Yoshi is just hanging out on Yoshi’s Island, as he does, with all of the — presumably reformed villains– when Bowser — with his incredibly ill defined magical powers — enchants them to become Yoshi’s enemies once again. The spell also creates a torrential downpour that will flood the world — you see what I mean by poorly defined. Yoshi must now defeat his friends in a puzzle game to break the spell. You know what? Just… don’t overthink this, don’t think about it at all actually, it’s a tetris-esque puzzle game. Just play it.
Tetris Attack is a game being torn in three directions at once. It started off as Panel De Pon, a game about fairies trying to defeat the Devil King, Thanatos, who casts a spell to make the fairies fight among each other. Only Lip is able to resist the spell thanks to her magical stick — hence the Super Smash item Lip’s Stick. Nintendo knew that a puzzle game about fairies wouldn’t sell well in the states so they changed the graphics and made it about Yoshi and the cast of Yoshi’s island, which had been released earlier in the year. They couldn’t call it Panel De Pon and in order to increase the approachability of the game Nintendo asked Tetris and it’s then CEO, Henk Rogers if they could use the name. He agreed, but looking back on it regrets the decision because this game isn’t like Tetris at all, quote from Rogers, “In retrospect, we should never have done that. I don’t think that’s a good idea. It dilutes the brand”.
Tetris Attack was released on November 28, 1996. It’s competition was Diablo (PC), Twisted Metal 2 (PS1), and Donkey Kong Country 3 (SNES).
I can say that as a young child renting video games from Taylor Brook Video I was completely drawn in by a game that was Tetris but HAD ATTACKING! I knew I could play Tetris so I figured I’d be able to play this game, I figured wrong. I couldn’t get very far in the main campaign because I couldn’t figure out how to execute combos or how to organize blocks to eliminate more than three at a time. Like many of these games, I came back when I was in my late teens and was able to finish it. But those unlockable characters would always taunt me, I would never beat very hard mode.
Tetris Attack is… well it works like… I mean, it’s sort of like… and you… nevermind, lemme just show you.
There, that’s how the game works.
The game actually presents a large variety of ways to play the game. There’s endless mode, which is most like actual Tetris. The player plays and accumulates points until they lose. In this mode combos freeze the game so you can get a few seconds of breathing room. There’s puzzle mode which presents the player with a game-state and a certain number of moves. The player’s got to use those moves to eliminated all the blocks. Then there’s VS mode! Where you get to play the campaign style game but against another player. With each player getting the opportunity to adjust their own boards difficulty. And then there’s the main campaign in which you face down 12 computer controlled opponents.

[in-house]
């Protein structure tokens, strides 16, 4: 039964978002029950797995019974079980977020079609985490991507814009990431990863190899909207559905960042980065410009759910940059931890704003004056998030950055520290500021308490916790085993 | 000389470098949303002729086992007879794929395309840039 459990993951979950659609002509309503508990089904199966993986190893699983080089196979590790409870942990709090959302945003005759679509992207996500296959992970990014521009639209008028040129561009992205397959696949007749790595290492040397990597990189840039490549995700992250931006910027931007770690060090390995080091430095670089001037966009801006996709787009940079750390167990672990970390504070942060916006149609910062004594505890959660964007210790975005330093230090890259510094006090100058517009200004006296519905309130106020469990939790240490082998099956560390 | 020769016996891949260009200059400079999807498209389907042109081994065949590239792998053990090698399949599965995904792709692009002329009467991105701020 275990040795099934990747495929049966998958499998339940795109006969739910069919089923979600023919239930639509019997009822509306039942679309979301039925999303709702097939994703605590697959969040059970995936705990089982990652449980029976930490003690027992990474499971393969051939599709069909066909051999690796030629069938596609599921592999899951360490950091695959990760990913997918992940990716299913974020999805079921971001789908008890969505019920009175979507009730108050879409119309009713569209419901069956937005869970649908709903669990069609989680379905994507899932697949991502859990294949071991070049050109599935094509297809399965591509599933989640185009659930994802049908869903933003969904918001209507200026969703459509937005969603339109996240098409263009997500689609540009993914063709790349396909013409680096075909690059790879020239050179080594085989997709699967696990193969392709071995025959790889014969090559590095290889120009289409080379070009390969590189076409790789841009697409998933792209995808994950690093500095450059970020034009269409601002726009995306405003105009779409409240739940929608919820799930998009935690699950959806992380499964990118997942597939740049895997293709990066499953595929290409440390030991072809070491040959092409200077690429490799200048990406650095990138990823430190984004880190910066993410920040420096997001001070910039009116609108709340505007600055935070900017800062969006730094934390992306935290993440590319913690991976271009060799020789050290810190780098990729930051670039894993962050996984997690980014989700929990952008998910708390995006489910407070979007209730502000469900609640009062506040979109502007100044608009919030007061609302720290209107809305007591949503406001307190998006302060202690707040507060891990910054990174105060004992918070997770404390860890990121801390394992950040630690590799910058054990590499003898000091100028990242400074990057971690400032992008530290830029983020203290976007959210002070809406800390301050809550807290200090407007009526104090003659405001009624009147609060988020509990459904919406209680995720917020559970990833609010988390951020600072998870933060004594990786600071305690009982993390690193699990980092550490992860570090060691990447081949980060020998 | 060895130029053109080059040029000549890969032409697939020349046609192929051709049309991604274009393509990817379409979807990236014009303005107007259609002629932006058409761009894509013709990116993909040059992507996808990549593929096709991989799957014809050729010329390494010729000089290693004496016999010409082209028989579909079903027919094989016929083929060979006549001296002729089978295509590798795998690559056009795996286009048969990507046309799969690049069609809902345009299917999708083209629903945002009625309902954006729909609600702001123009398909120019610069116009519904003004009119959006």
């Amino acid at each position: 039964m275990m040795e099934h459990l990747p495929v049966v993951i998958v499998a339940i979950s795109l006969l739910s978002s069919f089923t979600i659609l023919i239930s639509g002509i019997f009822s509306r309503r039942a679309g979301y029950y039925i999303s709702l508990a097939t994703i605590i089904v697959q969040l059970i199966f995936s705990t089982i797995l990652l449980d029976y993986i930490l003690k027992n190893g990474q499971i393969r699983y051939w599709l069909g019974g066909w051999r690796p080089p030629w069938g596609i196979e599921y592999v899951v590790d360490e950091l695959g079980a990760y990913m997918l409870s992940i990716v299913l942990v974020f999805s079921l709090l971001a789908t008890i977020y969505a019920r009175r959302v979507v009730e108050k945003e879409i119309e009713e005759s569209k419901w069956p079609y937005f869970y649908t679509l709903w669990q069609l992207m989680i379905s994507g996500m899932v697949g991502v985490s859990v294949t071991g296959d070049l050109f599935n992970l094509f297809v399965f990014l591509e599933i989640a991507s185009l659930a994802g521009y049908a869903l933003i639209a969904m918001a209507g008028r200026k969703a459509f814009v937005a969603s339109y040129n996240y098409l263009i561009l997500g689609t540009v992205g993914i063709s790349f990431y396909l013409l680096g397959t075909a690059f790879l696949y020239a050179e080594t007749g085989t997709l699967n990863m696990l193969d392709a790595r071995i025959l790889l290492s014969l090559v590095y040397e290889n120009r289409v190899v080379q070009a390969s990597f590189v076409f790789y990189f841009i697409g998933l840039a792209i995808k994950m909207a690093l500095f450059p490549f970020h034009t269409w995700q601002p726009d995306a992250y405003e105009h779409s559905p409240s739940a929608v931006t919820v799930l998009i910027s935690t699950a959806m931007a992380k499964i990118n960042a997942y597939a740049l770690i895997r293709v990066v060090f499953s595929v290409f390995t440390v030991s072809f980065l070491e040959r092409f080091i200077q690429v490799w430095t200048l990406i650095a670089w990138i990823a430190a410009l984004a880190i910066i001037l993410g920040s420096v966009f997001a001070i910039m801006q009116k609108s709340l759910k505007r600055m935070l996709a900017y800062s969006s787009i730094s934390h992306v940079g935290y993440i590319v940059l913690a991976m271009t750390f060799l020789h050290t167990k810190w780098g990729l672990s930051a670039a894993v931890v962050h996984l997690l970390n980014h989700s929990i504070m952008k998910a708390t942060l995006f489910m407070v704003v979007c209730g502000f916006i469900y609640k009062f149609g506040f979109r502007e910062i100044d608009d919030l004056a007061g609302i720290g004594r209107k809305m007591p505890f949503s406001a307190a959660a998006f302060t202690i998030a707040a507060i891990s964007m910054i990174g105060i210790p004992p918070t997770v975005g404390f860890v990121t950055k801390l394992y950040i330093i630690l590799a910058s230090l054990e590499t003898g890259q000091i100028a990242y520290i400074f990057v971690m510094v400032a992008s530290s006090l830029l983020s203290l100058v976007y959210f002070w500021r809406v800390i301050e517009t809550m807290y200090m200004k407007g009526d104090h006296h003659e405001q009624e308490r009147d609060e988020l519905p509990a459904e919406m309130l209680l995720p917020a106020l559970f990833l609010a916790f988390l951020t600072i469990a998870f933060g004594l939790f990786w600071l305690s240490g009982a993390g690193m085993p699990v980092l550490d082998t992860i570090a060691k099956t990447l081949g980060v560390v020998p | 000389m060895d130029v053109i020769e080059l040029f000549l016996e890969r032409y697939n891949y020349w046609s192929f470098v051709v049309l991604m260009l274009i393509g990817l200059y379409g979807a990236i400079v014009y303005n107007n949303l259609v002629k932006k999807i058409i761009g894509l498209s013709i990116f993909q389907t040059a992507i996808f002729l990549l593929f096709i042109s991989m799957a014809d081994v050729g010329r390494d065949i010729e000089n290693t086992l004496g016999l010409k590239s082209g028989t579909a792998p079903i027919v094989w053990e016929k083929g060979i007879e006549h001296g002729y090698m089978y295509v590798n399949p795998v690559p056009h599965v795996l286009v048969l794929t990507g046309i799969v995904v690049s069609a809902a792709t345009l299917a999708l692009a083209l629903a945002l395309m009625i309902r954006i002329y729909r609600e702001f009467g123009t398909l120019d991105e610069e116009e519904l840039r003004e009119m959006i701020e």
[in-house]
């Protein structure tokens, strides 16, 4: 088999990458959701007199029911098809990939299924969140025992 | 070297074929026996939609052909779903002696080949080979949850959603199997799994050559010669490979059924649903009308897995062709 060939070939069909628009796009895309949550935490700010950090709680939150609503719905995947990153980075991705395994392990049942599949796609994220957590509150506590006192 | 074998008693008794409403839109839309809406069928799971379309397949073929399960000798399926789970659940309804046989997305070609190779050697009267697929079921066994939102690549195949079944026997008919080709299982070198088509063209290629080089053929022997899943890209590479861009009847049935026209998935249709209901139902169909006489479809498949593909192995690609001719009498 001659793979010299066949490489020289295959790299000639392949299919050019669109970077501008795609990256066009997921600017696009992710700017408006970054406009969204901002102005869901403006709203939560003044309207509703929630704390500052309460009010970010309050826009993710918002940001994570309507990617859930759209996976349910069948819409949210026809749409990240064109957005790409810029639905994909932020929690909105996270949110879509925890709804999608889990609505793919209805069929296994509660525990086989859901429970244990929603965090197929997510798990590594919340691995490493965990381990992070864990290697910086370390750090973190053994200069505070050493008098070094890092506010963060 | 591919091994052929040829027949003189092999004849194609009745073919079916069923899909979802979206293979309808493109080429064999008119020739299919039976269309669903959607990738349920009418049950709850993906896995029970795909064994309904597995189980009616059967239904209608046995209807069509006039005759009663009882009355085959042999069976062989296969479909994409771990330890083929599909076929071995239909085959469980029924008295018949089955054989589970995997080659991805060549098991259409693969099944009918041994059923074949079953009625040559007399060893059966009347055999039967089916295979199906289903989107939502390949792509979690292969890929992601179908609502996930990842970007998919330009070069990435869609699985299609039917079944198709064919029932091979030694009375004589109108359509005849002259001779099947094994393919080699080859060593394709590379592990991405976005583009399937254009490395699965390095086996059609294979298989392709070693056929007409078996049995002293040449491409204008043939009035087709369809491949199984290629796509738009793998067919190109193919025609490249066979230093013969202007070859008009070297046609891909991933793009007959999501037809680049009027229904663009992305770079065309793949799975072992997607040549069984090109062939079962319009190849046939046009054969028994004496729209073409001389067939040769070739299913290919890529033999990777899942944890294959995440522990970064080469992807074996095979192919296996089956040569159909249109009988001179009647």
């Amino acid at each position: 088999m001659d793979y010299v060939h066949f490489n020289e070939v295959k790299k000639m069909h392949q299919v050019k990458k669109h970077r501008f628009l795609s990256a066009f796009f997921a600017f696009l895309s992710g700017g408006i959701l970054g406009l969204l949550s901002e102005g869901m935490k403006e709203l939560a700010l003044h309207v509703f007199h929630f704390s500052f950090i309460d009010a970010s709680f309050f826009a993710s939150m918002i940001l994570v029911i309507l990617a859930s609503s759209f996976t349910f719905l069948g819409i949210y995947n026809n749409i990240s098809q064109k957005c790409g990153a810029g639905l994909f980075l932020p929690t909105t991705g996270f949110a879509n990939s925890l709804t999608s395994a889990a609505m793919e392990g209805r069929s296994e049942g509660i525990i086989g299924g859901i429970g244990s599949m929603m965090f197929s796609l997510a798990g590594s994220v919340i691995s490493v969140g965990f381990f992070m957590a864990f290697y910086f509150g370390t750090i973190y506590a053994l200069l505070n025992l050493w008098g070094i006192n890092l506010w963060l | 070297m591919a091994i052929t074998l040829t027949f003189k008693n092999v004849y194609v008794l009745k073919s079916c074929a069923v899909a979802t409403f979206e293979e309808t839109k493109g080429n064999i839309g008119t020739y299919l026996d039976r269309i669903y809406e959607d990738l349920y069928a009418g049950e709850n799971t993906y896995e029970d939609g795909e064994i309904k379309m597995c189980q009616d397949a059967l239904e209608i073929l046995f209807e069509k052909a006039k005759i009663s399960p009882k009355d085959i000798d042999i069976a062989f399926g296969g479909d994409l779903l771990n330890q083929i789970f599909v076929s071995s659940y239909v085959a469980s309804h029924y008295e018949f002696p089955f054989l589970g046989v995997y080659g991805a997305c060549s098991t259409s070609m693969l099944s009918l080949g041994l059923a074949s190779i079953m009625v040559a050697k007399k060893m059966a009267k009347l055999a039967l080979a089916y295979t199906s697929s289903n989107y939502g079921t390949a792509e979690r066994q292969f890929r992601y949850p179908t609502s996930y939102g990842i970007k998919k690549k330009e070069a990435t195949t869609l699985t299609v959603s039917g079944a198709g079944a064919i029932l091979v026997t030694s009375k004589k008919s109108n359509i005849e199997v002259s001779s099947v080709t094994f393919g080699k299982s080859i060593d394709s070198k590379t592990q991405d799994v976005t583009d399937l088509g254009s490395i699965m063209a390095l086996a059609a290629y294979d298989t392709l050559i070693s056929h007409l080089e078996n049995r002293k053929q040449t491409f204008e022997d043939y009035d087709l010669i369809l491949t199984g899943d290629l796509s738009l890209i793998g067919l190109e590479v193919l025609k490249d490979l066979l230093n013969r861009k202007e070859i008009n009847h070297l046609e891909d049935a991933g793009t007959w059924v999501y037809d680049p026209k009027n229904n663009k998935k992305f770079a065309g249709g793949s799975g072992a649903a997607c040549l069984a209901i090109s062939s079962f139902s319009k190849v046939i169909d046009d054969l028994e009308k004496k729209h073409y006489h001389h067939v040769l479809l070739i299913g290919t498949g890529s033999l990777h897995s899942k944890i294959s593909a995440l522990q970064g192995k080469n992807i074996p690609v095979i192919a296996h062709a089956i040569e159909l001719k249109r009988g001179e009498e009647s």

Once you get into this game it can plunge you into a state of pure flow. It’s not about seeing the blocks, it’s just moving them — I love it. Although when things would get rough I would lose it though, me and my friends would call this, “losing the sight.” One of us would just say, “I’ve lost the sight,” and then they’d soon lose.
The game looks really kiddy, and I mean that in a good way. If the game wasn’t so difficult it would be pure joy. It’s all fluffy and and edgeless until Yoshi reaches The Cave of Wickedness. And come on, how much more punch can you pull calling it the Cave of Wickedness.
The music in this game is also cutesy and I really like it. It’s not as iconic as Tetris’ A-theme but it suits the puzzling aspects of the game well, even growing more excited as the blocks rise higher. I’m personally fond of Blarg’s, Raphael’s, and Bowser’s theme. I will say though that it’s a little lazy that three bosses all use the same music.
If you want to unlock the bosses as playable characters then you’d best buckle yourself in for a bumpy ride. You’ve got to beat the game on the hardest difficulty. No, not hard mode. I mean the hardest mode. After you beat Hard mode without using a continue Yoshi says that you’re gonna have to hold up and the L button on the difficulty select screen with Hard highlighted to unlock really freakin’ hard mode. Then you’ve got to beat really freakin’ hard mode without using a continue. Then you’ll unlock the bosses as characters. I just want to play as Kamek because he’s a koopa Wizard.
A game like this needs the tightest of controls and yet sometimes I feel like the cursor goes further than I mean it to. Maybe I’m just REALLY good at hitting the button quickly but making a misplay can be costly and undoing it takes up valuable time.
You can get the game these days on the WiiU virtual console for eight dollars. It’s a decent enough title but it was really a creature of its time. The big reason I spent my days learning how to play it was because it was the only game I had and I was bored as hell. It’s not a game you and your friends can pick up and play because the handicapping in the VS mode leaves things a little lopsided, and there’s only local multiplayer. You can’t just pick it up and mash buttons like you would be able to in a game like Mortal Combat. The games got a really slow burn and no real focus. I don’t think this game can replace the sheer zen of Tetris but I keep getting drawn back to it every once and awhile. I’m nostalgia blind, and I don’t think I can see past that.
Next Week: Mob Rule